How useful has been the presence of the EU NAVFOR in enhancing the skills and the operational experience of the Somali Coast Guard?

The EU Naval Force does conduct training while at port visits with states in the region, most frequently with Djibouti, the Seychelles, Kenya and Tanzania. These training sessions are part of Local Maritime Capability Building (LMCB) that the European Union is conducting within the framework of Operation Atalanta. LMCB is to provide the basis for further cooperation and to build up the capacity of security forces of regional partners in the fight against piracy, supporting further training provided by EUCAP Nestor. On several occasions this year, the EU Naval Force provided EUCAP Nestor with “floating classrooms”, most recently off the coast of Berbera, Somaliland.

The presence of PCASPs onboard vessels in HRAs is now common practice for many vessels. Has this practice altered the pirates operational behaviour?

The presence of private armed security has proven an effective self-protection measure. The use, or not, of armed Private Maritime Security Contractors onboard merchant vessels is a matter for individual ship operators to decide following their own voyage risk assessment and approval of respective Flag States.


The reports are referring to incidents occurred until last week of October.

Vessel type: Oil Tanker. Flag: Panama. GRT: 11534. Date: 30/10/2013 – Time: 0345 LT. Position: Kandla Anchorage, India, Indian Ocean, 1° 21.20′ N – 104° 24.30′ EDuring routine rounds duty A/B on board the tanker noticed two robbers boarding the vessel near the mid-ship store. He immediately informed the OOW who raised the alarm and crew mustered. Seeing the alerted crew the robbers escaped with stolen ship’s stores. A total of five robbers were seen escaping on the boat. Kandla port authority relayed incident to coast guard.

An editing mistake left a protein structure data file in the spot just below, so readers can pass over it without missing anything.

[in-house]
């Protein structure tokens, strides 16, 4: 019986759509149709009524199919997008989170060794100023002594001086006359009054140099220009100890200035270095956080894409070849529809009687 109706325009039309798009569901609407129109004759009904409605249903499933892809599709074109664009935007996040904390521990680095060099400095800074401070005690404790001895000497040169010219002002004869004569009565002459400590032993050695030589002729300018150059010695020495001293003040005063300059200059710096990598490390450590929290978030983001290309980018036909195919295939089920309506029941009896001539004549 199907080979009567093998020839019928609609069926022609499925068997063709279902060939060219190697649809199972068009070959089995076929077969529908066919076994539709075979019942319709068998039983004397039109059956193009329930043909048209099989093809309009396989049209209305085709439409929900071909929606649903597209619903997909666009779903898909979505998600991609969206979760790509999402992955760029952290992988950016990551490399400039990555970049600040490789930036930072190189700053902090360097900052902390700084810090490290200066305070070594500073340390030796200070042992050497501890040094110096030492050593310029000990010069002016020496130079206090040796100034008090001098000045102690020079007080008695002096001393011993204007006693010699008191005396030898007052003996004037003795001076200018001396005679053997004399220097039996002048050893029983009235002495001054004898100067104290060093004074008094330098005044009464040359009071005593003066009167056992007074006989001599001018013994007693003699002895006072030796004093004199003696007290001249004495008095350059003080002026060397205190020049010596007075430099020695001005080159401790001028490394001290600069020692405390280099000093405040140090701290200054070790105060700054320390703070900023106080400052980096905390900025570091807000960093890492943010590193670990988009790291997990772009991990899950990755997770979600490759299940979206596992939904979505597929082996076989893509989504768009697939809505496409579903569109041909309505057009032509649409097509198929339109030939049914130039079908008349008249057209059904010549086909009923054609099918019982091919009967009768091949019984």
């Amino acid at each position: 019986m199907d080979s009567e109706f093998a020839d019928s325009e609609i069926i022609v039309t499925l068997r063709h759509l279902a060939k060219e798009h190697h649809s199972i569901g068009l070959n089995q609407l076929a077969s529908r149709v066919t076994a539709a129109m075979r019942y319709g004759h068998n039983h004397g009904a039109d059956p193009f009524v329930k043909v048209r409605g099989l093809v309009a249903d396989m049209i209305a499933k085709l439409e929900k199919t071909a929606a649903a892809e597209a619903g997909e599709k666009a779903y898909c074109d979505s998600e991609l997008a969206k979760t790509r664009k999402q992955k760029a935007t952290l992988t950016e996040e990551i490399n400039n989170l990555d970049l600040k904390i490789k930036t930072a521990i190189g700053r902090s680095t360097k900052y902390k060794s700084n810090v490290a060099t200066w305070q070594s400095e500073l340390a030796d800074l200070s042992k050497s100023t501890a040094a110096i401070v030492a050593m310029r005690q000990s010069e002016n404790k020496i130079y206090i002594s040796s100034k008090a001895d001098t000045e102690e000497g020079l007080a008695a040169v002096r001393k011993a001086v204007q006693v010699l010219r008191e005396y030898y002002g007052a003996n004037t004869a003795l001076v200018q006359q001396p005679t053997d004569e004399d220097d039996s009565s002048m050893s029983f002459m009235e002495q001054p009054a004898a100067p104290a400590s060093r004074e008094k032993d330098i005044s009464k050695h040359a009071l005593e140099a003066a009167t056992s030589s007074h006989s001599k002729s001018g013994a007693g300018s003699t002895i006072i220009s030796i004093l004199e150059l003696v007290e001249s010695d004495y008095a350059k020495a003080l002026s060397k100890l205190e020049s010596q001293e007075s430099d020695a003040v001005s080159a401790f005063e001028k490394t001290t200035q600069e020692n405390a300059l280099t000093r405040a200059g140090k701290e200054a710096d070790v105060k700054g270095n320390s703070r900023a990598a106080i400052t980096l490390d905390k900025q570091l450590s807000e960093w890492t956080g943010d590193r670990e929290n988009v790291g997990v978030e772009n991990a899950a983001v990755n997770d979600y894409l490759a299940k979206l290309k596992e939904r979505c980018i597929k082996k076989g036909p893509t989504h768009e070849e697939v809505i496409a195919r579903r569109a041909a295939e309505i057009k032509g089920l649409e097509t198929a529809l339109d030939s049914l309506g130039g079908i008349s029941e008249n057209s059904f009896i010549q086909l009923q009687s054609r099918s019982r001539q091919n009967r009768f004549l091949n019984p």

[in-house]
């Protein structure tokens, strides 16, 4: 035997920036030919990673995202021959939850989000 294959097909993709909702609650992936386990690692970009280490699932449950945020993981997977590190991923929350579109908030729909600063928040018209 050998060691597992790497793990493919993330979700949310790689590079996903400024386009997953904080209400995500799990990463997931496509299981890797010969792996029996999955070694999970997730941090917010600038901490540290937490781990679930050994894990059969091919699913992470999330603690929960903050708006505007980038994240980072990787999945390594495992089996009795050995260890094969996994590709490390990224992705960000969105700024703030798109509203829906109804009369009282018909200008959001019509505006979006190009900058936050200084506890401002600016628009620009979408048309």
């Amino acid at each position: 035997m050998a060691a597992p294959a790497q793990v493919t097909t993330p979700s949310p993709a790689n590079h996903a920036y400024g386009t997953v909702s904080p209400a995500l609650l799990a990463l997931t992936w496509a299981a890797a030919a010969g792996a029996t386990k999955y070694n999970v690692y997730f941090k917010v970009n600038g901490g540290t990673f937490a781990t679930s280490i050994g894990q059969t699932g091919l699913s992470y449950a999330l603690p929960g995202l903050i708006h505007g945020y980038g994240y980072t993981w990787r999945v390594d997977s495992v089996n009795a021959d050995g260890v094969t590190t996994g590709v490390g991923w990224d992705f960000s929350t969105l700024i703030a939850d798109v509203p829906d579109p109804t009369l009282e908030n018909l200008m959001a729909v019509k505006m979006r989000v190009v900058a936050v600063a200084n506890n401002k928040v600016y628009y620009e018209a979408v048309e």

Vessel type: Oil Tanker. Flag: Singapore. GRT: 5076. Date: 30/10/2013 – Time: 0345 LT. Position: Horsburgh Light House, Singapore, South China Sea, 1° 21.20′ N – 104° 24.30′ E. Five robbers armed with guns and long knives boarded an asphalt tanker underway unnoticed. They took hostage the OOW and duty A/B and tied up their hands. The robbers took the OOW to his cabin and stole personal belongings and cash and then targeted and stole belongings from four other crew cabins before escaping.

Vessel type: Containership. Flag: N/A. GRT: N/A. Date: 28/10/2013 – Time: N/A. Position: Bangladesh, Chittagong Anchorage, 21° 50′ N – 091° 38′ E. Duty crewman noticed five to six robbers at the poop deck while conducting routine rounds. He immediately informed bridge and the alarm was raised. Upon hearing the alarm, the robbers jumped overboard and escaped with ship’s stores in their unlit boat.

Vessel type: Product Tanker. Flag: Thailand. GRT: 1358. Date: 27/10/2013 – Time: 0152 LT. Position: South China Sea, 3° 40.41′ N – 103° 54.07′ E. While underway, two speed boats suspiciously approached the vessel. Upon noticing the speed boats, the crew immediately raised the alarm. OOW increased the speed of the vessel and conducted evasive manoeuvres. The speed boats did not pursue the vessel and went away.

Vessel type: Oil Tanker. Flag: Denmark. GRT: 23246. Date: 23/10/2013 – Time: 0025 LT. Position: Gresik Inner Anchorage Surabaya, Indonesia, South China Sea, 7° 06.00′ S – 112° 40.00′ E. While at anchor, the robbers boarded the vessel. The roving patrol shouted at the robbers upon seeing them. The robbers immediately escaped in a small boat.

Vessel type: LPG Tanker. Flag: Thailand. GRT: 3499. Date: 22/10/2013 – Time: 1545 LT. Position: Kandla Port anchorage, India, Indian Ocean. While at anchor, robbers boarded the vessel from its starboard bow. Upon discovering the robbers, the emergency alarm was raised and the crew tried to expel the robbers. The robbers threatened the crew with a knife before escaping.

Vessel type: Chemical Tanker. Flag: India. GRT: 8625. Date: 22/10/2013 – Time: 0450 LT. Position: Belawan Anchorage, Indonesia, South China Sea, 3° 47.00′ N – 98° 46.00′ E. An anchored chemical tanker was boarded by robbers unnoticed. Duty crew on routine rounds noticed the midship store lock broken and ship’s stores stolen. Port authorities were informed.